What If It Doesn’t Work?

Part of the difficulty in an intervention is that the individual may choose to walk away from receiving help. However, the family and friends will know that they did all that was possible to facilitate helping the individual.

Many times, when people realize that there was not condemnation and judgment, they will rethink their options and ask for help. While many members of the intervention are relieved, some compound the situation with an “I told you so” attitude if the person comes and asks for help after the intervention.

Rather than this, be grateful that your words, concern and planning worked.

National Recovery Month

September is National Recovery Month and if you have friends or a family member who would benefit from treatment, there will be celebrations nationwide. Sometimes people just have to know that others have been down that path before. When Marty Mann started NCADD in 1944, three ideas formed the basis of her message:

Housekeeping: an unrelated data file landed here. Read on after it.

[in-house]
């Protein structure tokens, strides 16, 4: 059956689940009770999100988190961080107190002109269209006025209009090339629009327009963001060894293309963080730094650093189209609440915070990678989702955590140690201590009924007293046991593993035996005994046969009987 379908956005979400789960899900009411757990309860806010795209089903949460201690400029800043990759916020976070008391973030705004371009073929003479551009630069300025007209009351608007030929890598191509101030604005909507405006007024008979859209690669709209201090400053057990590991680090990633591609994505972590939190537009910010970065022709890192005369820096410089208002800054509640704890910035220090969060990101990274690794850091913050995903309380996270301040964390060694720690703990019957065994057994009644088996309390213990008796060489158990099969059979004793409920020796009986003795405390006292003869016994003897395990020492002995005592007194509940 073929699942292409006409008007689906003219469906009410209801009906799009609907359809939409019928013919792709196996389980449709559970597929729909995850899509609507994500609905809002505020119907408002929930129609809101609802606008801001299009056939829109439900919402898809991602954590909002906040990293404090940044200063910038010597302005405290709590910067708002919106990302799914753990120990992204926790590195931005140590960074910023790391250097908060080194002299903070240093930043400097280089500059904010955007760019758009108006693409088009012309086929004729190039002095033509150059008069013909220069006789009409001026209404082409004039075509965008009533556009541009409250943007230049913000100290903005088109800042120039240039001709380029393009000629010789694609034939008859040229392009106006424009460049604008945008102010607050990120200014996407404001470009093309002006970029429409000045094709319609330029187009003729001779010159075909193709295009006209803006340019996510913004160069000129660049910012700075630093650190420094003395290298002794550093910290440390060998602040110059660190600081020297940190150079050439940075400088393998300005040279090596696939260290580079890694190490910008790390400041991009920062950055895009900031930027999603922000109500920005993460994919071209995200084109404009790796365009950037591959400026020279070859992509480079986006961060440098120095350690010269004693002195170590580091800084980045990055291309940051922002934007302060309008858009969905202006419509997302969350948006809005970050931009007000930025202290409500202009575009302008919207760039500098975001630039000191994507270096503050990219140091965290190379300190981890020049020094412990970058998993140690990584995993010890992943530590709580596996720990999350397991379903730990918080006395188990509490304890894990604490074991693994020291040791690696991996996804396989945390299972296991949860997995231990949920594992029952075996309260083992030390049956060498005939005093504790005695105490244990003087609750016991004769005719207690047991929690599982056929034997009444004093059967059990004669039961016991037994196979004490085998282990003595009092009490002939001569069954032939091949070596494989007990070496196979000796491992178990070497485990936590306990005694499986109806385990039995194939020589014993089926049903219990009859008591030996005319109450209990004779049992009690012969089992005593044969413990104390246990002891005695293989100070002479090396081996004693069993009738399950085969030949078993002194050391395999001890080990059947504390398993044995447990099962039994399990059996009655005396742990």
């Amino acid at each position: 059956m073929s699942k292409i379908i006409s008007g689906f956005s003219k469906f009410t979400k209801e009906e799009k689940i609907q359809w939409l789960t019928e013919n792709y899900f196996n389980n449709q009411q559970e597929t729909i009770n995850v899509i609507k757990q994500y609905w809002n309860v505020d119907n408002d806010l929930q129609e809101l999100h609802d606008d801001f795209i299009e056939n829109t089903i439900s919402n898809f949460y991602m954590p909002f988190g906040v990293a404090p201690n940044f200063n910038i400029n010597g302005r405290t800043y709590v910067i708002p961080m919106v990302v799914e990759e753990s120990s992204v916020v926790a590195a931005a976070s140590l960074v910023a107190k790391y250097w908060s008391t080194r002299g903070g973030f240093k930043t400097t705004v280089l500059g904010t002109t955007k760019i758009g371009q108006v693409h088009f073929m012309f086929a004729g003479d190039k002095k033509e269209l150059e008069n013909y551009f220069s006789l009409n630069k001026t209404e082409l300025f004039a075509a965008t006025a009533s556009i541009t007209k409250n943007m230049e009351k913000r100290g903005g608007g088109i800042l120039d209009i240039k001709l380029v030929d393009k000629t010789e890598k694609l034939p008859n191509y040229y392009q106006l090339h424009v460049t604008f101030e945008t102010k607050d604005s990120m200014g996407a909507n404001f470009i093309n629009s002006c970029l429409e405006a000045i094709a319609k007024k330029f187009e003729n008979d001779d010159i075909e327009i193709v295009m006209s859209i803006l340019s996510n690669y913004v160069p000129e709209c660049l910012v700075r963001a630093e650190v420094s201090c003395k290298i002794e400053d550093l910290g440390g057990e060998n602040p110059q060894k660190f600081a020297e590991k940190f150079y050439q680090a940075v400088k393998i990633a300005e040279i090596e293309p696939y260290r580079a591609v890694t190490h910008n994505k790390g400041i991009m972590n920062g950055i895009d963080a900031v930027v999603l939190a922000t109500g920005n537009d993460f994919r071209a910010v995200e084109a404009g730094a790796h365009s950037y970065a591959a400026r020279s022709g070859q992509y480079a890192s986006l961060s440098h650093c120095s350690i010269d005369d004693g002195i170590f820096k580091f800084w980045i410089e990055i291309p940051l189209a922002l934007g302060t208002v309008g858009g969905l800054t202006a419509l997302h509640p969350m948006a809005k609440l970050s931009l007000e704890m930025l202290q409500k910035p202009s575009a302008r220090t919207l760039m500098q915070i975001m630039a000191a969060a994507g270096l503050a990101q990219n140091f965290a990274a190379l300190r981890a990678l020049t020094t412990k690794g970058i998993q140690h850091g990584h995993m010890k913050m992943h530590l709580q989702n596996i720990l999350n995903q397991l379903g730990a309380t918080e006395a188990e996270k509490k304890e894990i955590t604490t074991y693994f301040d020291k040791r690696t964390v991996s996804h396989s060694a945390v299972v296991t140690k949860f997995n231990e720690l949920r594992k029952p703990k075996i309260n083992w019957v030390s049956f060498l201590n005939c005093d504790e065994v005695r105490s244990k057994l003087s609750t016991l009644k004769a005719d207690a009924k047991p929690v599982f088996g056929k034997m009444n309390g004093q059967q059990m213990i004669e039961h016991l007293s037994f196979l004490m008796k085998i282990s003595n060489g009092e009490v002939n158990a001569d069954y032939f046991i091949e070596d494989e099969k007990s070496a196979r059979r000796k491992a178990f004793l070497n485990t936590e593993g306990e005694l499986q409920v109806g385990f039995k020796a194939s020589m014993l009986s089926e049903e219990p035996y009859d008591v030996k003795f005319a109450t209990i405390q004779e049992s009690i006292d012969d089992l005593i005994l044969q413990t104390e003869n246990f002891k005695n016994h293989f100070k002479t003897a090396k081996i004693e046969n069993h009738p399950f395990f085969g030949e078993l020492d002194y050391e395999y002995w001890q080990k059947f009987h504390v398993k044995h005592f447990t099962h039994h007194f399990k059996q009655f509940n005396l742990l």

Alcoholism and addiction are diseases; that the addict is a sick person.
• The alcoholic or addict can be helped and is worth helping.
• Alcoholism and addiction are public health problem and therefore a public responsibility.


Marty’s Vision for NCADD centered on the following messages:

• To share the joy of recovery and knowledge
• To break down barriers of ignorance and stigma
• To encourage individuals, families, companies and communities to seek help